Friday, June 14, 2013

Student loan crisis brings us all down

College tuition is soaring, real wages are decreasing -- and Congress can't even get it together long enough to agree that interest rates on student loans shouldn't double next year.

With the domestic student loan debt reaching over $1 trillion last month, student loans are already threatening the return of the housing market and retirement savings. Forty-seven percent of Millennials even say student loans have delayed them from buying even a car.

Horror stories of unemployed graduatesand financially-strapped parents – with hundreds of thousands in loans are all too common.

On Wednesday in The Detroit Times, General President Jim Hoffa wrote:
Higher education has long been the stepping stone to a better life. But that stone is being swept away by a tide of student debt. 
The numbers tell a frightening story: As many as 30 percent of borrowers may be delinquent on their student loan debt. More students are borrowing than ever before, and they’re borrowing more — the average loan has increased by 49 percent, to $24,803, since 2005. Today, the average student in this country graduates with $26,600 in loan debt.
Higher education is essential, not just for our children but for our members. More union members than ever are college educated, with the percentage of college-educated union workers doubling since 1983. Scholarships like the James R. Hoffa Memorial Scholarship Fund cannot always fill the gap between family finances and the rapidly increasing cost of education. Financially vulnerable students have no choice but to borrow.

And it doesn't just affect the debt-ridden; lower-income students who manage to graduate are often forced to follow their wallets over their dreams because of high loan payments and low employment prospects. Howard Dean’s Roll Call op-ed on Wednesday notes:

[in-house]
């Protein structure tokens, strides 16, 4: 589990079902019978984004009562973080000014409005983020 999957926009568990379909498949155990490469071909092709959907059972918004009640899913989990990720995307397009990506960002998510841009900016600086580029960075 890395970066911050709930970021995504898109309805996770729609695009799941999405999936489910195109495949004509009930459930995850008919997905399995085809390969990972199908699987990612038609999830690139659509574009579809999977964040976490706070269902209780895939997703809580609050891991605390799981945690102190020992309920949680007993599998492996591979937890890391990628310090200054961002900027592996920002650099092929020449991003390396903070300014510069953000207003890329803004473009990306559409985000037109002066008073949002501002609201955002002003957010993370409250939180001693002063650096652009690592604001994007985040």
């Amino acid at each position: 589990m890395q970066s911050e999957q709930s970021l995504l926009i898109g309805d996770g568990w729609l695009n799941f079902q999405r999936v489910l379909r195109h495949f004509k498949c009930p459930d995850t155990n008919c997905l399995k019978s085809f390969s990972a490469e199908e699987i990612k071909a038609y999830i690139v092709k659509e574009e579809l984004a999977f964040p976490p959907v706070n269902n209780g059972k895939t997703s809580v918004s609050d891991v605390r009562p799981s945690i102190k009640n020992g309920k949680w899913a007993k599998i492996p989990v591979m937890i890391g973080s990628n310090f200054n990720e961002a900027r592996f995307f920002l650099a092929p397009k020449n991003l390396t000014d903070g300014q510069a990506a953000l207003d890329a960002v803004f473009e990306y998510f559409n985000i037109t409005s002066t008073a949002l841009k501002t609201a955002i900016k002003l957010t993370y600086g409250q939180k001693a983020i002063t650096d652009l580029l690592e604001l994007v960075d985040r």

Doctoring isn’t the only field losing out on talented young first globals, thanks to the long-term costs of crushing student debt. Recently, the Consumer Financial Protection Bureau found that the low salary and high debt load are increasingly turning teaching into an impractical career, despite how important education is to improving the nation’s long-term economic prospects....
Our hospitals, government, nonprofits, and classrooms are losing out on a generation of talent, because new workers who come from middle-class and low-income families – the people who have the most experience with social problems – can’t afford to work for the public interest. Without intervention, this trend is only going to continue.
With the tripling of educational debt since 2004, the lower loan rates are the only short-term solution available for younger generations.

Unfortunately, future and current college students have no guarantee that even current interest rates will remain constant – unsubsidized Stafford loan rates, held by middle-class and low-income students, are set to double on July 1, adding over $7,000 to the repayment of the average loan if Congress fails to intervene.

Without a plan for educational affordability, Congress is jeopardizing the social well-being of our workers and our nation. We need a higher education infrastructure that actively works to provide access for all Americans – not just the wealthy.